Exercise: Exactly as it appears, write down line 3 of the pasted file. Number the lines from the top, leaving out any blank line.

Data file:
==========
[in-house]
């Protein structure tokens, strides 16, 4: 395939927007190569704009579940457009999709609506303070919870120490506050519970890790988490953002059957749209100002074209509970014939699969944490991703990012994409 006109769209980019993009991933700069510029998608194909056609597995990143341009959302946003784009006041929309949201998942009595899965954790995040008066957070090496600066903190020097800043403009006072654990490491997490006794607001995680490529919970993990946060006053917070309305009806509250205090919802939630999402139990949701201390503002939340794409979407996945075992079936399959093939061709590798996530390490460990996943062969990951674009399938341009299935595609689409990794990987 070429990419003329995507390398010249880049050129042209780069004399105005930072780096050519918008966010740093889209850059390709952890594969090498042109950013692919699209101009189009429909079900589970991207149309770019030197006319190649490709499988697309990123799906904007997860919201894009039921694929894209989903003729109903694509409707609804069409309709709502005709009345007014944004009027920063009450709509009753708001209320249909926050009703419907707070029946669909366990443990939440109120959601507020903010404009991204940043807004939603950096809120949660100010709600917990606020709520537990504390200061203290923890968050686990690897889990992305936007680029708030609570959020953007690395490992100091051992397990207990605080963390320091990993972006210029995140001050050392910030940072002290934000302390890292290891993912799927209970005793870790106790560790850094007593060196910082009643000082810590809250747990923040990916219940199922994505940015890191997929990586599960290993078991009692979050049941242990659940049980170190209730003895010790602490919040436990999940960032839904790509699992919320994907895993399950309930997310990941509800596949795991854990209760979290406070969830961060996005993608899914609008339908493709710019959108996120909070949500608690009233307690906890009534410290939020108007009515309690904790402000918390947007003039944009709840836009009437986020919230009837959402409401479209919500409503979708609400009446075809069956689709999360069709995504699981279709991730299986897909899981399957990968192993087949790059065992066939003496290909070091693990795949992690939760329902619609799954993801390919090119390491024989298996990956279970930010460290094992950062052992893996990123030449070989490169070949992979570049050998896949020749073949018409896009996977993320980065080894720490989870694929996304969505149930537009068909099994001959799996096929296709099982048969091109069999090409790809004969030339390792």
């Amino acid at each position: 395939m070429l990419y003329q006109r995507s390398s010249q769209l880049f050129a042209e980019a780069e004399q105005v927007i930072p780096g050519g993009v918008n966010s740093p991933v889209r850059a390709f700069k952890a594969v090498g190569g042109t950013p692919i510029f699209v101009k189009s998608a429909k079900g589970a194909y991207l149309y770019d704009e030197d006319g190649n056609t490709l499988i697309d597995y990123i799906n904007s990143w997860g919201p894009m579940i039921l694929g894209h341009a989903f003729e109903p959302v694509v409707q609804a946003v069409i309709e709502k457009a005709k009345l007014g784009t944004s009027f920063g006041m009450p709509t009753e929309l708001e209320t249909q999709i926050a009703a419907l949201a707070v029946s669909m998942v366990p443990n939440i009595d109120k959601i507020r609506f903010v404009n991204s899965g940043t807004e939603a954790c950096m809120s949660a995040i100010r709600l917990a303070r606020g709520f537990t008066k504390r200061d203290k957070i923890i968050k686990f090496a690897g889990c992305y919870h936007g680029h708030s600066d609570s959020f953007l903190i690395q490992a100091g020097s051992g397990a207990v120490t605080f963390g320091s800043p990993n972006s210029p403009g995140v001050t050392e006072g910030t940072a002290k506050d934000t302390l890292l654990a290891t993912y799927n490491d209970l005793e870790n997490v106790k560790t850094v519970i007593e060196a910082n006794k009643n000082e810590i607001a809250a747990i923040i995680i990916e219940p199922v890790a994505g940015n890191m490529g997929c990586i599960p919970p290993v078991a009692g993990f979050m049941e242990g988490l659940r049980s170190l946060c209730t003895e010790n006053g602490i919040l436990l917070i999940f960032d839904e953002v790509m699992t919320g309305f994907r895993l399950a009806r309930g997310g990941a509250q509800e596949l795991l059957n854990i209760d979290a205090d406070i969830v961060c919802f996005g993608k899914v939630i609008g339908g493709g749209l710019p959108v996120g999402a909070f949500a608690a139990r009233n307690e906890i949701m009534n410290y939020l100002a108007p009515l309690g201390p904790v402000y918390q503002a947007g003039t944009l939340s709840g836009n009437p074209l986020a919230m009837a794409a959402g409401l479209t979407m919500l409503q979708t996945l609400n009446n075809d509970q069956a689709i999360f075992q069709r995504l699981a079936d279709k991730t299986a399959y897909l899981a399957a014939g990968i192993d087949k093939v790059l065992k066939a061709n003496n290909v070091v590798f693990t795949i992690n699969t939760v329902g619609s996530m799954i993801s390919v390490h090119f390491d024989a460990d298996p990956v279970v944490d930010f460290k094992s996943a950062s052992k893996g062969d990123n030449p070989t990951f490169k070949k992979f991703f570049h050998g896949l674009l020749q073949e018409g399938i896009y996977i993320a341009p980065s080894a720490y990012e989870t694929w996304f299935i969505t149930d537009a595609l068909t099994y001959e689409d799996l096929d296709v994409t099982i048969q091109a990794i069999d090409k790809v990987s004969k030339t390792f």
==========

């Amino acid at each position: 395939m070429l990419y003329q006109r995507s390398s010249q769209l880049f050129a042209e980019a780069e004399q105005v927007i930072p780096g050519g993009v918008n966010s740093p991933v889209r850059a390709f700069k952890a594969v090498g190569g042109t950013p692919i510029f699209v101009k189009s998608a429909k079900g589970a194909y991207l149309y770019d704009e030197d006319g190649n056609t490709l499988i697309d597995y990123i799906n904007s990143w997860g919201p894009m579940i039921l694929g894209h341009a989903f003729e109903p959302v694509v409707q609804a946003v069409i309709e709502k457009a005709k009345l007014g784009t944004s009027f920063g006041m009450p709509t009753e929309l708001e209320t249909q999709i926050a009703a419907l949201a707070v029946s669909m998942v366990p443990n939440i009595d109120k959601i507020r609506f903010v404009n991204s899965g940043t807004e939603a954790c950096m809120s949660a995040i100010r709600l917990a303070r606020g709520f537990t008066k504390r200061d203290k957070i923890i968050k686990f090496a690897g889990c992305y919870h936007g680029h708030s600066d609570s959020f953007l903190i690395q490992a100091g020097s051992g397990a207990v120490t605080f963390g320091s800043p990993n972006s210029p403009g995140v001050t050392e006072g910030t940072a002290k506050d934000t302390l890292l654990a290891t993912y799927n490491d209970l005793e870790n997490v106790k560790t850094v519970i007593e060196a910082n006794k009643n000082e810590i607001a809250a747990i923040i995680i990916e219940p199922v890790a994505g940015n890191m490529g997929c990586i599960p919970p290993v078991a009692g993990f979050m049941e242990g988490l659940r049980s170190l946060c209730t003895e010790n006053g602490i919040l436990l917070i999940f960032d839904e953002v790509m699992t919320g309305f994907r895993l399950a009806r309930g997310g990941a509250q509800e596949l795991l059957n854990i209760d979290a205090d406070i969830v961060c919802f996005g993608k899914v939630i609008g339908g493709g749209l710019p959108v996120g999402a909070f949500a608690a139990r009233n307690e906890i949701m009534n410290y939020l100002a108007p009515l309690g201390p904790v402000y918390q503002a947007g003039t944009l939340s709840g836009n009437p074209l986020a919230m009837a794409a959402g409401l479209t979407m919500l409503q979708t996945l609400n009446n075809d509970q069956a689709i999360f075992q069709r995504l699981a079936d279709k991730t299986a399959y897909l899981a399957a014939g990968i192993d087949k093939v790059l065992k066939a061709n003496n290909v070091v590798f693990t795949i992690n699969t939760v329902g619609s996530m799954i993801s390919v390490h090119f390491d024989a460990d298996p990956v279970v944490d930010f460290k094992s996943a950062s052992k893996g062969d990123n030449p070989t990951f490169k070949k992979f991703f570049h050998g896949l674009l020749q073949e018409g399938i896009y996977i993320a341009p980065s080894a720490y990012e989870t694929w996304f299935i969505t149930d537009a595609l068909t099994y001959e689409d799996l096929d296709v994409t099982i048969q091109a990794i069999d090409k790809v990987s004969k030339t390792f």